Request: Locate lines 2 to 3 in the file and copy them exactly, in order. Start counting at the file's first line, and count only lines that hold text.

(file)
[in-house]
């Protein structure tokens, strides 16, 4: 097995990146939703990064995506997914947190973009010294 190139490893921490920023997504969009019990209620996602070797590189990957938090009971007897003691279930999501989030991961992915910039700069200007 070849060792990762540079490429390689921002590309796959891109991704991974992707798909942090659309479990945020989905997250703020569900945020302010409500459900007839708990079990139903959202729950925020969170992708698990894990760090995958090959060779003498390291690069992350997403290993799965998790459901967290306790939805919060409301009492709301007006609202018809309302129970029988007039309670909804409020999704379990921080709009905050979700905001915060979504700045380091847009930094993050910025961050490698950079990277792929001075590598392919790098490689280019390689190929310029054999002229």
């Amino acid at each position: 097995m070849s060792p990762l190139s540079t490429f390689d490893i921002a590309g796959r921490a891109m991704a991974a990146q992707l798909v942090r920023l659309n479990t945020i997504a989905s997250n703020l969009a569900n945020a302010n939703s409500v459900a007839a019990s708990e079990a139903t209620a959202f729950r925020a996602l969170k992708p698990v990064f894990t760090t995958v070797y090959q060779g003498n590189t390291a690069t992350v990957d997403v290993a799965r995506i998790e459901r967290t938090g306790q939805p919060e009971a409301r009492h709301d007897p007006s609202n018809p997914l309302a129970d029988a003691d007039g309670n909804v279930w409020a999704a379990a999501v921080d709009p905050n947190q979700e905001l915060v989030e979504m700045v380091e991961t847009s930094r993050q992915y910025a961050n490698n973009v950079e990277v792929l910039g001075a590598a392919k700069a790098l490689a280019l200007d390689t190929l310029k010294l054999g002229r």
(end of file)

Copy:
């Protein structure tokens, strides 16, 4: 097995990146939703990064995506997914947190973009010294 190139490893921490920023997504969009019990209620996602070797590189990957938090009971007897003691279930999501989030991961992915910039700069200007 070849060792990762540079490429390689921002590309796959891109991704991974992707798909942090659309479990945020989905997250703020569900945020302010409500459900007839708990079990139903959202729950925020969170992708698990894990760090995958090959060779003498390291690069992350997403290993799965998790459901967290306790939805919060409301009492709301007006609202018809309302129970029988007039309670909804409020999704379990921080709009905050979700905001915060979504700045380091847009930094993050910025961050490698950079990277792929001075590598392919790098490689280019390689190929310029054999002229």
């Amino acid at each position: 097995m070849s060792p990762l190139s540079t490429f390689d490893i921002a590309g796959r921490a891109m991704a991974a990146q992707l798909v942090r920023l659309n479990t945020i997504a989905s997250n703020l969009a569900n945020a302010n939703s409500v459900a007839a019990s708990e079990a139903t209620a959202f729950r925020a996602l969170k992708p698990v990064f894990t760090t995958v070797y090959q060779g003498n590189t390291a690069t992350v990957d997403v290993a799965r995506i998790e459901r967290t938090g306790q939805p919060e009971a409301r009492h709301d007897p007006s609202n018809p997914l309302a129970d029988a003691d007039g309670n909804v279930w409020a999704a379990a999501v921080d709009p905050n947190q979700e905001l915060v989030e979504m700045v380091e991961t847009s930094r993050q992915y910025a961050n490698n973009v950079e990277v792929l910039g001075a590598a392919k700069a790098l490689a280019l200007d390689t190929l310029k010294l054999g002229r």